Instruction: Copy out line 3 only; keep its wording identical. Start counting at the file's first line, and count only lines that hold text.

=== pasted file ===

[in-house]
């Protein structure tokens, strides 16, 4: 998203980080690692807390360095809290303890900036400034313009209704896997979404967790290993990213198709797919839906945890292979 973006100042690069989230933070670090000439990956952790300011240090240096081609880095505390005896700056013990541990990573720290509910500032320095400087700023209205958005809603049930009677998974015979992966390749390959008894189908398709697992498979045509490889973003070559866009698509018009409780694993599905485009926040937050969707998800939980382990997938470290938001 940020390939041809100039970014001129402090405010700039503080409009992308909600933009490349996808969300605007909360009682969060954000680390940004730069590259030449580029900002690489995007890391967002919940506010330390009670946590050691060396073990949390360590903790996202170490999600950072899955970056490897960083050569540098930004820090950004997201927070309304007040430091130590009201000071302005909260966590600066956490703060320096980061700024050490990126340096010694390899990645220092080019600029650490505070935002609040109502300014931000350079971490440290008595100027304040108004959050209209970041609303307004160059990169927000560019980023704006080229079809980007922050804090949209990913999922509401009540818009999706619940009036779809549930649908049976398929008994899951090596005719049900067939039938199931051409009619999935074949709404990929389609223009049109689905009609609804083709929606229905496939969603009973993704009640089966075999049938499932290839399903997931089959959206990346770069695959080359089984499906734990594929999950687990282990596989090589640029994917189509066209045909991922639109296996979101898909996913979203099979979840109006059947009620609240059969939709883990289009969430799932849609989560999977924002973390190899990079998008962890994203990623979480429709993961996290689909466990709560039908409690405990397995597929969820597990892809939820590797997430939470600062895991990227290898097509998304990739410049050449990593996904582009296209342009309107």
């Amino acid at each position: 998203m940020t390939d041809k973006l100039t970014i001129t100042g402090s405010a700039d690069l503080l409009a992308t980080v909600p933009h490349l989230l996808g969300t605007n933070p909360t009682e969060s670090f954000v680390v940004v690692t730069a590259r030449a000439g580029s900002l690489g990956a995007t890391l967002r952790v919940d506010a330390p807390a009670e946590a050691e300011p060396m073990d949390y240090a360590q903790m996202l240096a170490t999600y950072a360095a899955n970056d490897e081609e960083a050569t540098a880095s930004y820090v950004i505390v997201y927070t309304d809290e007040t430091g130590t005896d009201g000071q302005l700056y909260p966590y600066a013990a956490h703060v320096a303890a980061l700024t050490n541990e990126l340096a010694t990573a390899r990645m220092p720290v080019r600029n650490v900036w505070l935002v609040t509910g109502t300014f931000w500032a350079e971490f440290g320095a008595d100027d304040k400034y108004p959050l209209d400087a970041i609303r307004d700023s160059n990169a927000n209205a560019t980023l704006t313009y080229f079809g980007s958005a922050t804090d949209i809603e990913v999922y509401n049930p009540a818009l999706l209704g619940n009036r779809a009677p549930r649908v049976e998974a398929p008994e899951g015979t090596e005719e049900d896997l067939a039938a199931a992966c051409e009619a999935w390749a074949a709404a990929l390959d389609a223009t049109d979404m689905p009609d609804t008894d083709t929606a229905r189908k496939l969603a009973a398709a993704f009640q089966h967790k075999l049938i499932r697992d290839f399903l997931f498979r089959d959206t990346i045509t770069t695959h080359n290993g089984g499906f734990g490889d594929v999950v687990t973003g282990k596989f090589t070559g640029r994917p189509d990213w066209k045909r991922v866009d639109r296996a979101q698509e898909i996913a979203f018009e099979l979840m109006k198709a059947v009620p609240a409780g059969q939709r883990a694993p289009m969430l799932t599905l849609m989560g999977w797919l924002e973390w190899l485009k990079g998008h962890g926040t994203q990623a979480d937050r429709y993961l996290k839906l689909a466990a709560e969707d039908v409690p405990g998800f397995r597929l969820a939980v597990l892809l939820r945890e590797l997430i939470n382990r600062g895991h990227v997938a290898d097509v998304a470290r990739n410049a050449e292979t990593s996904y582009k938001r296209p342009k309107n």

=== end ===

């Amino acid at each position: 998203m940020t390939d041809k973006l100039t970014i001129t100042g402090s405010a700039d690069l503080l409009a992308t980080v909600p933009h490349l989230l996808g969300t605007n933070p909360t009682e969060s670090f954000v680390v940004v690692t730069a590259r030449a000439g580029s900002l690489g990956a995007t890391l967002r952790v919940d506010a330390p807390a009670e946590a050691e300011p060396m073990d949390y240090a360590q903790m996202l240096a170490t999600y950072a360095a899955n970056d490897e081609e960083a050569t540098a880095s930004y820090v950004i505390v997201y927070t309304d809290e007040t430091g130590t005896d009201g000071q302005l700056y909260p966590y600066a013990a956490h703060v320096a303890a980061l700024t050490n541990e990126l340096a010694t990573a390899r990645m220092p720290v080019r600029n650490v900036w505070l935002v609040t509910g109502t300014f931000w500032a350079e971490f440290g320095a008595d100027d304040k400034y108004p959050l209209d400087a970041i609303r307004d700023s160059n990169a927000n209205a560019t980023l704006t313009y080229f079809g980007s958005a922050t804090d949209i809603e990913v999922y509401n049930p009540a818009l999706l209704g619940n009036r779809a009677p549930r649908v049976e998974a398929p008994e899951g015979t090596e005719e049900d896997l067939a039938a199931a992966c051409e009619a999935w390749a074949a709404a990929l390959d389609a223009t049109d979404m689905p009609d609804t008894d083709t929606a229905r189908k496939l969603a009973a398709a993704f009640q089966h967790k075999l049938i499932r697992d290839f399903l997931f498979r089959d959206t990346i045509t770069t695959h080359n290993g089984g499906f734990g490889d594929v999950v687990t973003g282990k596989f090589t070559g640029r994917p189509d990213w066209k045909r991922v866009d639109r296996a979101q698509e898909i996913a979203f018009e099979l979840m109006k198709a059947v009620p609240a409780g059969q939709r883990a694993p289009m969430l799932t599905l849609m989560g999977w797919l924002e973390w190899l485009k990079g998008h962890g926040t994203q990623a979480d937050r429709y993961l996290k839906l689909a466990a709560e969707d039908v409690p405990g998800f397995r597929l969820a939980v597990l892809l939820r945890e590797l997430i939470n382990r600062g895991h990227v997938a290898d097509v998304a470290r990739n410049a050449e292979t990593s996904y582009k938001r296209p342009k309107n």